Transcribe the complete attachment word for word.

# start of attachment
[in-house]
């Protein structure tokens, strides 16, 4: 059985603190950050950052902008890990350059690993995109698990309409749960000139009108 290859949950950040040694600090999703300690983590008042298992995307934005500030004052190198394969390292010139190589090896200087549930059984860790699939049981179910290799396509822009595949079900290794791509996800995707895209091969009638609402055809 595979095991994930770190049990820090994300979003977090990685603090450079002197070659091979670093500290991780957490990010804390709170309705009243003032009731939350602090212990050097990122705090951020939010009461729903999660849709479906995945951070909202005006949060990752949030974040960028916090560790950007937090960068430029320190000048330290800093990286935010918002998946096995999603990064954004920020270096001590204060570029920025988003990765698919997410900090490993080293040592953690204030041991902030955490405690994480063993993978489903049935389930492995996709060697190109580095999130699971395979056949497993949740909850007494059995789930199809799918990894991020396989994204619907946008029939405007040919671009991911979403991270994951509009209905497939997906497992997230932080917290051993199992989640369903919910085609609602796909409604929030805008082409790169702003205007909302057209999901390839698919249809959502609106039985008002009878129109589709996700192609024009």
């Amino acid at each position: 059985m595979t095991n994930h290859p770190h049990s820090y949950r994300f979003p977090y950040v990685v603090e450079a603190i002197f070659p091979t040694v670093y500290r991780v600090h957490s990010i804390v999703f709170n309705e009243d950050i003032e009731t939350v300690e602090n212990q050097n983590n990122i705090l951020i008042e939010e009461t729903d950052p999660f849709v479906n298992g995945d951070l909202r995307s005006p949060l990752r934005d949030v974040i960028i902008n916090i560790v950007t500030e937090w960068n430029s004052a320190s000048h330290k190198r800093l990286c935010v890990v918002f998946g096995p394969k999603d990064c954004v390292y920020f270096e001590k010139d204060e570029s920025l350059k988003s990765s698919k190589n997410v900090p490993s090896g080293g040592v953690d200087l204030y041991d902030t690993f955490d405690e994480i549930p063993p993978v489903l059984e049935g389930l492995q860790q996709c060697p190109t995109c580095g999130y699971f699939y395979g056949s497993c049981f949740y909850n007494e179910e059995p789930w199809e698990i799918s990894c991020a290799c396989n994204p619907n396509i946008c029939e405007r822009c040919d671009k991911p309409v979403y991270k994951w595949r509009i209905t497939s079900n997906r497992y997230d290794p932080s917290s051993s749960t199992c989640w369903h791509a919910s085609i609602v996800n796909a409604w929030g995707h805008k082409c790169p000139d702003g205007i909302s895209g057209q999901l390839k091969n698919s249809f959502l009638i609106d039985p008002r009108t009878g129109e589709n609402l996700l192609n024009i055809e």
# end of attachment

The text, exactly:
[in-house]
């Protein structure tokens, strides 16, 4: 059985603190950050950052902008890990350059690993995109698990309409749960000139009108 290859949950950040040694600090999703300690983590008042298992995307934005500030004052190198394969390292010139190589090896200087549930059984860790699939049981179910290799396509822009595949079900290794791509996800995707895209091969009638609402055809 595979095991994930770190049990820090994300979003977090990685603090450079002197070659091979670093500290991780957490990010804390709170309705009243003032009731939350602090212990050097990122705090951020939010009461729903999660849709479906995945951070909202005006949060990752949030974040960028916090560790950007937090960068430029320190000048330290800093990286935010918002998946096995999603990064954004920020270096001590204060570029920025988003990765698919997410900090490993080293040592953690204030041991902030955490405690994480063993993978489903049935389930492995996709060697190109580095999130699971395979056949497993949740909850007494059995789930199809799918990894991020396989994204619907946008029939405007040919671009991911979403991270994951509009209905497939997906497992997230932080917290051993199992989640369903919910085609609602796909409604929030805008082409790169702003205007909302057209999901390839698919249809959502609106039985008002009878129109589709996700192609024009």
């Amino acid at each position: 059985m595979t095991n994930h290859p770190h049990s820090y949950r994300f979003p977090y950040v990685v603090e450079a603190i002197f070659p091979t040694v670093y500290r991780v600090h957490s990010i804390v999703f709170n309705e009243d950050i003032e009731t939350v300690e602090n212990q050097n983590n990122i705090l951020i008042e939010e009461t729903d950052p999660f849709v479906n298992g995945d951070l909202r995307s005006p949060l990752r934005d949030v974040i960028i902008n916090i560790v950007t500030e937090w960068n430029s004052a320190s000048h330290k190198r800093l990286c935010v890990v918002f998946g096995p394969k999603d990064c954004v390292y920020f270096e001590k010139d204060e570029s920025l350059k988003s990765s698919k190589n997410v900090p490993s090896g080293g040592v953690d200087l204030y041991d902030t690993f955490d405690e994480i549930p063993p993978v489903l059984e049935g389930l492995q860790q996709c060697p190109t995109c580095g999130y699971f699939y395979g056949s497993c049981f949740y909850n007494e179910e059995p789930w199809e698990i799918s990894c991020a290799c396989n994204p619907n396509i946008c029939e405007r822009c040919d671009k991911p309409v979403y991270k994951w595949r509009i209905t497939s079900n997906r497992y997230d290794p932080s917290s051993s749960t199992c989640w369903h791509a919910s085609i609602v996800n796909a409604w929030g995707h805008k082409c790169p000139d702003g205007i909302s895209g057209q999901l390839k091969n698919s249809f959502l009638i609106d039985p008002r009108t009878g129109e589709n609402l996700l192609n024009i055809e």